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Calm & Credible Collaborations

Updated: Nov 1, 2023

Hi there, I'm Christine Jull, and I'm thrilled to explore the world of collaborations alongside you.

Over the past 2.5 years, I've teamed up with Ines Curin and Girls Talk Business, working together in various ways. These collaborations with Girls Talk Partners and the community have been truly rewarding experiences. Through this journey, I've learned a lot and gained immense gratitude for the unwavering support, innovative ideas, and the nurturing environment that has given me the courage to make impressive progress.

But there's more to my collaboration story. At the WaVe, I've joined forces with my collaboration partner, Sarah. This partnership has offered me fresh insights into the potential of collaborations and how they can benefit your business. Our collaboration has flourished for around 3.5 years, growing stronger and more impactful.

I feel proud of the relationships I have built as calm and credible collaborations that have added value to clients and communities.

Holding up the best in other women lets us be at our best. We can be vulnerable when we need support and be there when others need support. Relationships are a strength for women; managing our emotions when the going gets tough is easier when we have an excellent foundation of trusted principles to work with.

The conversations we have as the collaboration evolves are vital to the success of the collaboration. Each collaboration is different, and its construction is part of the creativity of the collaboration.

To help you develop your own successful collaborations, I've distilled key principles into a practical worksheet. This tool is designed to guide your exploration of potential or ongoing collaborations, allowing you to fully unlock the potential of these impactful partnerships.

1. Boundaries are for us and what we choose in our connection. A boundary is what we are willing to do or not do. They are not about the actions or words of others, but they are about us choosing our boundaries and communicating it clearly and calmly. The choices from there are in the hands of the other party, who should be clear on our words and actions and why we take them. Then, they can make their own decisions. Clarity and communication create trust in long-term relationships.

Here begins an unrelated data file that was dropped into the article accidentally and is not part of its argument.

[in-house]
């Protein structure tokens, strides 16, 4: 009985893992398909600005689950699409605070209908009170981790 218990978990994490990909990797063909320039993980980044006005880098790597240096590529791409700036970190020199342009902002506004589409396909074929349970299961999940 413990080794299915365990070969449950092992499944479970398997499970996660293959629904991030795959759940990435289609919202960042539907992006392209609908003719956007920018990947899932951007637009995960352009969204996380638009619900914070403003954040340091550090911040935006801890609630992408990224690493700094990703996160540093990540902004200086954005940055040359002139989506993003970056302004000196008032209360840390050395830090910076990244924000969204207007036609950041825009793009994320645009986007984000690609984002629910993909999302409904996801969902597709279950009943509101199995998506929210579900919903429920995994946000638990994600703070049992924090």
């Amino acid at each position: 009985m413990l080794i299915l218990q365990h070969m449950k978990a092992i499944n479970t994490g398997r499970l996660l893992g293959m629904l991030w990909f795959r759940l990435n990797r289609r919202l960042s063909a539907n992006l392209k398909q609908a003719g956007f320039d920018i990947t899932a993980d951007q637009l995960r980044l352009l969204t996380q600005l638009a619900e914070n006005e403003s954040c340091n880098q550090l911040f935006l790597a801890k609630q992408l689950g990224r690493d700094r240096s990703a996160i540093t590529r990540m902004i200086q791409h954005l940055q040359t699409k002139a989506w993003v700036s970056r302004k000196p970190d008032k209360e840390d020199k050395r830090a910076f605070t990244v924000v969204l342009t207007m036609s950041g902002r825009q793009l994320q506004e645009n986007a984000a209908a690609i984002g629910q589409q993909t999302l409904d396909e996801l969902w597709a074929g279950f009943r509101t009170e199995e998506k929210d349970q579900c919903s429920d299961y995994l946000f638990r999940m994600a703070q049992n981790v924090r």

2. Attachment – Our level of attachment to someone doesn’t need to align with our love or dislike for them. We can love someone very much and not be so attached that we feel pain whenever we see them do X or Y. A graspy/clingy or distant level of attachment is not healthy in any relationship.

3. Requests – We as adults can only request others to comply, act or talk however we want them to. For example, we might ask someone to help us with a task or always attend a team meeting. We can then get frustrated when they don’t comply. However, when we do make a request, they may comply.

4. Expectations – We can sometimes expect others to meet our internalised rules. These internal rules are often not communicated clearly to others and sometimes are not things we have consciously decided on. For example, we might expect our partner to watch TV with us. We think they don’t love us and feel sad when they don’t. An expectation is only what we can have of ourselves. Any expectation of another adult is based on their thoughts and feelings, not ours, so explicit requests are the only way to communicate expectations, and agreements are the only way expectations can be revisited.

Christine Jull | Impactful Leadership Coach Matakana, New Zealand | Hybrid

Unlock Your Potential for Real Impact Guiding Leaders, Entrepreneurs, and Professionals to achieve transformative results. I specialise in harnessing focused time and energy for lasting impact at every opportunity. Let's connect to amplify your confidence, vitality, mindset, career, business, leadership performance, and life balance. Connect with me on LinkedIn for more insights: LinkedIn Profile.

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